In the ancient Western systems there is no decimal point and nothing corresponding to the way we write decimal fractions to the right of the decimal point. What we call rational numbers (fractions) were to Pythagoras and the Greeks all there was. They were “numbers”, period, and “obviously” any quantity whatever could be expressed using them. Pythagoras died around 495 BCE, but his cult lived on. Sometime during the next hundred years, one of his followers disproved the “obvious”, showing that no “number” could express the square root of 2. This quantity, √2, by the Pythagorean theorem, is the hypotenuse of a right triangle whose legs are of length 1, so it certainly has a definite length, and is thus a quantity but to the Greeks was not a “number”. Apparently, this shocking fact about root 2 was kept secret by the Pythagoreans, but was supposedly betrayed by Hippasus, one of them. Or perhaps it was Hippasus who discovered the irrationality. Myth has it that he was drowned (either by accident or deliberately) for his impiety towards the gods. The proof of the irrationality of root 2 is quite simple, nowadays, using easy algebra and Aristotelian logic. If a and b are integers, assume a/b = √2. We may further assume that a and b have no common factor, because we may remove them all, if any. Squaring and rearranging, we get a²/2 = b². Since b is an integer, a²/2 must also be an integer, and thus “a” itself is divisible by 2. Substituting 2c for a in the last equation and then rearranging, we find that b is also divisible by 2. This contradicts our assumption that a and b shared no common factor. Now we apply Aristotelian logic, whose key property is the “law of the excluded middle”: if a proposition is false, its contrary is necessarily true, there is no “weaseling” out. In this case where √2 is either a fraction or isn’t, Aristotelian logic applies, which proves that a/b can’t be √2. The kind of proof we have used here is called “proof by contradiction”. Assume something and prove it false. Then by the law of the excluded middle, the contrary of what we assumed must be true. In the early twentieth century, a small coterie of mathematicians, called “intuitionists”, arose who distrusted proof by contradiction. Mathematics had become so complex during the nineteenth century that these folks suspected that there might, after all, be a way of “weaseling” out of the excluded middle. In that case only direct proofs could be trusted. The intuitionist idea did not sit well with most mathematicians who were quite happy with one of their favorite weapons.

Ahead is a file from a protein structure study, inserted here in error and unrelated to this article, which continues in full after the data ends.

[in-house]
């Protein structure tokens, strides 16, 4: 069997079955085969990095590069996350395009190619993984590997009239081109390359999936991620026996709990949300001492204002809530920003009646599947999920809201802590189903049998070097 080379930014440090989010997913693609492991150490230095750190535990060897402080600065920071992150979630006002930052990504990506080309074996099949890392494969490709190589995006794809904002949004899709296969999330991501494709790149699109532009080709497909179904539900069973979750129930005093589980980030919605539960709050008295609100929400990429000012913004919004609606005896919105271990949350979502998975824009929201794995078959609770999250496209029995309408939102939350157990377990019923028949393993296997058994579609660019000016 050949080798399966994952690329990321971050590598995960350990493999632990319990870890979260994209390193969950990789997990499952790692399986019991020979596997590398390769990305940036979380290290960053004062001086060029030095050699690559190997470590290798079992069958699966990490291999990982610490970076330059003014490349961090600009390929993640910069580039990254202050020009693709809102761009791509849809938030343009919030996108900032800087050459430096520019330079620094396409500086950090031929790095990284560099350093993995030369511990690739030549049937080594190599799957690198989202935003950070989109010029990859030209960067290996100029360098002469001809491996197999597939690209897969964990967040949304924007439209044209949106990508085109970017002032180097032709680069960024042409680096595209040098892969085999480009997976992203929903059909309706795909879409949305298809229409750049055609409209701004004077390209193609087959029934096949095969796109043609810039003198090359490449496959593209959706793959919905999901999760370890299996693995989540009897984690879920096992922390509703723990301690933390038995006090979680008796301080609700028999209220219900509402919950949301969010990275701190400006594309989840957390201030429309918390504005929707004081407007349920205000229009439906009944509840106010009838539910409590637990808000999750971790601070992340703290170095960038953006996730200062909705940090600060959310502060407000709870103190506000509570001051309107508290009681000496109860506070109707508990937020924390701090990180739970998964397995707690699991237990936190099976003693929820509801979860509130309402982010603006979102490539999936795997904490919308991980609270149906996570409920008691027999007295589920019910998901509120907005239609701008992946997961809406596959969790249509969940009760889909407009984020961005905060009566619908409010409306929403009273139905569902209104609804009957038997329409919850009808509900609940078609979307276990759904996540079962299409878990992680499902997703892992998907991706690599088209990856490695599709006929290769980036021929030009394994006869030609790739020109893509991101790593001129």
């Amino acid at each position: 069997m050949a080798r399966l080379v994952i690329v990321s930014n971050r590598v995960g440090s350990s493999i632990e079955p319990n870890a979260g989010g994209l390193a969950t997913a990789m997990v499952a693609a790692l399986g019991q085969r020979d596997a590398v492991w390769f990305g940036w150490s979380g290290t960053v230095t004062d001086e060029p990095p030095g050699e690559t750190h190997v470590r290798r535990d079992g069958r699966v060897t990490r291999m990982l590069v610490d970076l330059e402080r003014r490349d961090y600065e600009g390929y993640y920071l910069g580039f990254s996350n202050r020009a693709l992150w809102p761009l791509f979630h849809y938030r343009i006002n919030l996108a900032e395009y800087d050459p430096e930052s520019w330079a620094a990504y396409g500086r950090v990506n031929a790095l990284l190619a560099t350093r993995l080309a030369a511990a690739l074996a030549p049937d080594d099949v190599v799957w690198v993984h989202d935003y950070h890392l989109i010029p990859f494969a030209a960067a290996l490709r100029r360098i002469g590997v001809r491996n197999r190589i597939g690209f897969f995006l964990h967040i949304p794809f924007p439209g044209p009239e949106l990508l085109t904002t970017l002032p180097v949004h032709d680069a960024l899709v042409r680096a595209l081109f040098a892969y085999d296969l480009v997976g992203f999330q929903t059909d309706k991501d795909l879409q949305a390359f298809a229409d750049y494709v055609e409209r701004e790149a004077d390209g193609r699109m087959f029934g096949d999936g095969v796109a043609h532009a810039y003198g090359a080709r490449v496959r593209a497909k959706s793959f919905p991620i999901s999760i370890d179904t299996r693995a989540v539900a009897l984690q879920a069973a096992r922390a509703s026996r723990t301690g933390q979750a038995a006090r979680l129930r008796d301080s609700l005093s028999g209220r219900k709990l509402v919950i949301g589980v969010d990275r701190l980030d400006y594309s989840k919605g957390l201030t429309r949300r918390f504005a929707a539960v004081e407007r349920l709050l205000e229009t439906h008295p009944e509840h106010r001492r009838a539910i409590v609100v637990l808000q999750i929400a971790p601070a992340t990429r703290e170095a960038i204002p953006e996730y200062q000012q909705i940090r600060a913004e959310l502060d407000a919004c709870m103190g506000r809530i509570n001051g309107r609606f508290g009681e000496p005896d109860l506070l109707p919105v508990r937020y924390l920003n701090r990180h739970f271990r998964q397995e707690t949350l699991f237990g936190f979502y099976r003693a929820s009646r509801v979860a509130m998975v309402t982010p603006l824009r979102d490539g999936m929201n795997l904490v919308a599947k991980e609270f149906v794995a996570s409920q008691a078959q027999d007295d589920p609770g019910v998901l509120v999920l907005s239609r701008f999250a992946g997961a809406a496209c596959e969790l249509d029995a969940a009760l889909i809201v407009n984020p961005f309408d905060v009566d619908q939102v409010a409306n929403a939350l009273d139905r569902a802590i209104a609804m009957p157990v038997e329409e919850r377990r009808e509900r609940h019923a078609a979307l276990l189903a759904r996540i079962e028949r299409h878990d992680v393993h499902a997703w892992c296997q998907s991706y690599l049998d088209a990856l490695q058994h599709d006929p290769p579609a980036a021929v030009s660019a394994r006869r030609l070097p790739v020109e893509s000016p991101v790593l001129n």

Getting back to the Greeks and the fifth century BCE one realizes that after discovering the puzzling character of √2, the Pythagoreans were relatively helpless, in part because of inadequacies in their number notation. I haven’t tried to research when and how progress was made in resolving their conundrum during the 25 centuries since Hippasus lived and died, but WE are not helpless and with the help of our marvelous number system and a spreadsheet such as Excel, we can show how the Greeks could have possibly found some relief from their dilemma. The answer comes by way of what are called Pythagorean Triplets, three integers like 3,4,5 which satisfy the Pythagorean Law. With 3,4,5 one has 3² + 4² = 5². Other triplets are 8,15,17 and 5,12,13. There is a simple way of finding these triplets. Consider two integers p and q where q is larger than p, where if p is even, q is odd (or vice-versa) and where p and q have no common factor. Then let f = q² + p², d = q² – p², and e = 2pq. One finds that d² + e² = f². Some examples: p = 1, q = 2 leads to 3,4,5; p = 2, q = 3 leads to 5,12,13. These triplets have a geometrical meaning in that there exist right triangles who sides have lengths whose ratios are Pythagorean triplets. Now consider p = 2, q = 5 which leads to the triplet 20,21,29. If we consider a right triangle with these lengths, we notice that the sides 20 and 21 are pretty close to each other in length, so that the shape of the triangle is almost the same as one with sides 1,1 and hypotenuse √2. We can infer that 29/21 should be less than √2 and 29/20 should be greater than √2. Furthermore, if we double the triangle to 40,42,58, and note that 41 lies halfway between 42 and 40, the ratio 58/41 should be pretty darn close to √2. We can check our suspicion about 58/41 by using a spreadsheet and find that the 58/41 is 1.41463 to 5 places, while √2 to 5 places is 1.41421. The difference is 0.00042. The approximation 58/41 is off by 42 parts in 100,000 or 0.042%. The ancient Greeks had no way of doing what we have just done; but they could have squared 58 and 41 to see if the square of 58 was about twice the square of 41. What they would have found is that 58² is 3364 while 2 X 41² is 3362, so the fraction 58/41 is indeed a darn good approximation. Would the Greeks have been satisfied? Almost certainly not. In those days Idealism reigned, as it still does in modern mathematics. What is demanded is an exact answer, not an approximation.